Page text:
I like a good social history and I love beer and wine, so Last Call really sounded like a win-win situation for me. This is Daniel Okrent’s history of, well, the rise and fall of Prohibition. Let me confess here that I skimmed much and could not force myself to get through the last 70 or so pages, so this is an incomplete review. Okrent describes all the key figures on the “wet” and “dry” side of the movement towards and then away from Prohibition in the United States. These include the head of large organizations like the Anti-Saloon League, headed by Wayne Weeler, a man who many folks believe essentially controlled Washington for much of the Prohibition period; housewives who lead prayer vigils outside of saloons; suffragettes like Susan B. Anthony; and, yes, the Klan. Why not the Klan? If you want to know the answer to the question, how, at the national political level, did we get to Prohibition in the United States, this book will answer that question, and quite thoroughly. As suggested above, there’s a bizarre coalition that coalesces around Prohibition. Women feel abused by their hard-drinking husbands and fathers. Folks like Sylvester Graham, inventor of the cracker and advocate of all kind of dietary reform (including vegetarianism) felt drinking was unhealthy, physically and socially. What about the Klan, you ask? The Klan comes in because of the connection between drinking and immigrants. The damned Jews with their kosher wine, the Catholics with their altar wine, the Germans with their beer! Note, most of the WASPs in this story went and bought out whole liquor stores in the days leading up to the official enactment of Prohibition and just moved it wholesale to their large mansion houses. But, damn the immigrants! What a very old story in American history.
Here’s another interesting tidbit about Prohibition–no one stopped drinking! Ooops! Historical estimates say that the rate of alcohol consumption may have gone down a little bit in the wake of Prohibition, but if you wanted to drink, you still could. And the reality was, most people still wanted to drink. I’ll come back to that, but loopholes included alcohol prescribed for medicinal purposes. If you’re fan of The Great Gatsby you might remember that Gatsby made his money through “drug stores.” Fitzgerald’s readers would have known this was code for bootlegging. “Medicinal” alcohol was perfectly legal, so you could still get booze from drug stores. Many saloons shut down for one night and then reopened the next morning as “drug stores.” Catholic priests and Jewish rabbis could also get wine, and this little industry kept the California wine country alive through Prohibition, to which I say, thank God and who cares if he’s Jewish or Catholic! The number of rabbis in particular suddenly exploded during Prohibition. It was legal to drink “intoxicating beverages,” just not to make it or buy it, so wealthy people just stocked up and lived off what they had. And families were allowed to make a certain amount of alcohol out of fruit, so there was a booming industry in grapes being shipped out of California to East Coast cities, another way vineyards in California stayed afloat. And of course, there were speak easy’s, a flotilla of rum runners all along the East coast and Al Capone.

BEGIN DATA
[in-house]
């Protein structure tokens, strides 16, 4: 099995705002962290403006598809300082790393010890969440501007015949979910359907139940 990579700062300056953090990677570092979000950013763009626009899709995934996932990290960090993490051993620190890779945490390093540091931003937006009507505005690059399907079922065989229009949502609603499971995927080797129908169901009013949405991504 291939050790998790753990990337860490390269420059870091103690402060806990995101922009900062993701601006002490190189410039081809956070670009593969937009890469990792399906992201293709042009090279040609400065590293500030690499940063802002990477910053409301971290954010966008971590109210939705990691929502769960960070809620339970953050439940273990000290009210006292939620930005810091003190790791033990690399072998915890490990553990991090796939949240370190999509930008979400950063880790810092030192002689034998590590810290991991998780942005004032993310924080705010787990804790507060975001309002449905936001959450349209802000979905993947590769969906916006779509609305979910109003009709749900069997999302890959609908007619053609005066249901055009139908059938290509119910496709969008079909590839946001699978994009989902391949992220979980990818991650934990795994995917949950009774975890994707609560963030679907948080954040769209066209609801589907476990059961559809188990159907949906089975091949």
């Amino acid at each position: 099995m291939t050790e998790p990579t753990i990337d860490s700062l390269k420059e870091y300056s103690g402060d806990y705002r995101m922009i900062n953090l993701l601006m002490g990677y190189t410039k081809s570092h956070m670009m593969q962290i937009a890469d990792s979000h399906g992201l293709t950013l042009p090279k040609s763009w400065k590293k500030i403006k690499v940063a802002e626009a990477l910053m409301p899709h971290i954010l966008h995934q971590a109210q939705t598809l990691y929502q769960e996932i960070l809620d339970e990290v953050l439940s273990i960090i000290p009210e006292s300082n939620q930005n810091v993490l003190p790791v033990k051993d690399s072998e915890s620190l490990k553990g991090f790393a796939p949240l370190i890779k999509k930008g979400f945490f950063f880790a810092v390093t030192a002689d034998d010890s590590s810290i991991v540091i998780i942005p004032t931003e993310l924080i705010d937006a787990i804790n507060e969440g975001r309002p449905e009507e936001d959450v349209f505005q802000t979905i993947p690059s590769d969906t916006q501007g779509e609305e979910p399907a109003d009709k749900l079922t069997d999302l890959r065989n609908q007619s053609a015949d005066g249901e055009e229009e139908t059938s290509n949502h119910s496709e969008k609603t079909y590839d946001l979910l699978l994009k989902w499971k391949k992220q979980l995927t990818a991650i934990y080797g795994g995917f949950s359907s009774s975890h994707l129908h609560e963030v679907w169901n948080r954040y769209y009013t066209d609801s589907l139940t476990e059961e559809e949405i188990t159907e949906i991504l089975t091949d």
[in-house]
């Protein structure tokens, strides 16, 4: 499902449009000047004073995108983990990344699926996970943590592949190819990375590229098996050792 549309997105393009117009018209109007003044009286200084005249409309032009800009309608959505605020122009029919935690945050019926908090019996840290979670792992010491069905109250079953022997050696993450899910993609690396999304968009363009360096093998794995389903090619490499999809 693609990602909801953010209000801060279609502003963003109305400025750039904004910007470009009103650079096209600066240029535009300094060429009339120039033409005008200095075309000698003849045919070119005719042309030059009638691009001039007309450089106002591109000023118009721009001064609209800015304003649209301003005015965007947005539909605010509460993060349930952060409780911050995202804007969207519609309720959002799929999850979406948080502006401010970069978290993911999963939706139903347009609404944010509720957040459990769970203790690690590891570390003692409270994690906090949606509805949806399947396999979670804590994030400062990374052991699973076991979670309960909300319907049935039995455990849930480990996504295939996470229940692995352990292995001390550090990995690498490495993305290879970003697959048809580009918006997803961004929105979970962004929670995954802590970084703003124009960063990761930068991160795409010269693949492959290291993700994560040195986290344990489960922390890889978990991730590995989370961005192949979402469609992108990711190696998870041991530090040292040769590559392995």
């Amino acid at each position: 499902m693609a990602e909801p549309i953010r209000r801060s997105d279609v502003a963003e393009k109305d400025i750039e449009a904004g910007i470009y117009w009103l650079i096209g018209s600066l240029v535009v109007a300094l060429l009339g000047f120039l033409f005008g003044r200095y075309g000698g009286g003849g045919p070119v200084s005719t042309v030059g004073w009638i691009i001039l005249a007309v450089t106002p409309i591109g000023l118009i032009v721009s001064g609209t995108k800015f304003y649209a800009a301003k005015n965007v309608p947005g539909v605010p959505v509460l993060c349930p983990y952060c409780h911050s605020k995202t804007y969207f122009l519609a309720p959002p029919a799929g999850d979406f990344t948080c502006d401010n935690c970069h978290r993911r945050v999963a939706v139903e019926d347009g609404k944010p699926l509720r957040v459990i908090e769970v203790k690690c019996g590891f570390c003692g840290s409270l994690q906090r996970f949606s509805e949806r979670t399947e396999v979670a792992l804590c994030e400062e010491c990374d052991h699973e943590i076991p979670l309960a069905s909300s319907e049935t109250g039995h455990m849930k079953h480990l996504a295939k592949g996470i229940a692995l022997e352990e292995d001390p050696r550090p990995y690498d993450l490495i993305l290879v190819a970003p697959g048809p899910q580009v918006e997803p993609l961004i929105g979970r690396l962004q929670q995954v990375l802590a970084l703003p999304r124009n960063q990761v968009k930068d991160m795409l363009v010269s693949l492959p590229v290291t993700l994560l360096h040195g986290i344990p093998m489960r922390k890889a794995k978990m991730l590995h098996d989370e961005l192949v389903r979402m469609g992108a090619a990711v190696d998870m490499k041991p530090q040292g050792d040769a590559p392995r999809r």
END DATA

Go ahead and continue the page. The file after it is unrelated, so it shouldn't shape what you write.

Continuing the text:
There’s a lot of interesting information in this book about the zany people involved in Prohibition and the general wackiness of this period in our history. There are two things that still made this hard for me to read. First, if most people wanted to drink, and continued to drink after Prohibition, how in the hell did Prohibition happen? Okrent focuses on the story at the level of politics and politicians, mostly. There’s a lot about various presidents’ positions on being “wet” or “dry.” There’s a lot about key figures like Wheeler, and even a whole host of less key figures. But I wanted to hear how Prohibition fit in with the general cultural milieu of the time period. How did folks on the street feel about Prohibition? What was it like to live under Prohibition? These stories are largely at the margins of Okrent’s book, and I understand this just wasn’t the story he wanted to tell, but it’s what I wanted to hear.
|Wayne Weeler, leader of the Anti-Saloon League|
Second, I missed a kind of big picture arc in the book. Perhaps this is my sociological background, where we’re sometimes inclined to over-theorize (always in the search of the theory of everything), but I got so lost in the details, I wanted to be reminded of the big picture, if there was a big picture to be reminded of.
So, basically, I know a lot more about Prohibition now than I did before, but a lot of the more interesting questions for me are still unanswered, because, is it me, or does it just seem deeply wrong to make alcohol illegal? If there’s a serious lesson for us to be learned, it involves why many people became “wet” and worked to overturn Prohibition. When alcohol is illegal, it is also unregulated. We know a lot about the mob violence that ensued, but there was also no way to patrol a drinking age under Prohibition. Younger people began drinking more in imitation of the adults around them. Many people became “wet” when they saw the effects of this lack of regulation. The lesson seems to be that even if you don’t like a particular behavior (drinking, or say, smoking pot), it might be better to make it legal and regulate it than it is to make it illegal and invite a free for all.
This is about President Hoover, I believe.
“Because he was an engineer, he believed that all problems had solutions.”
Really, no need to explain that one.
Coming soon (really): Everything Good Will Come, by Sefi Atta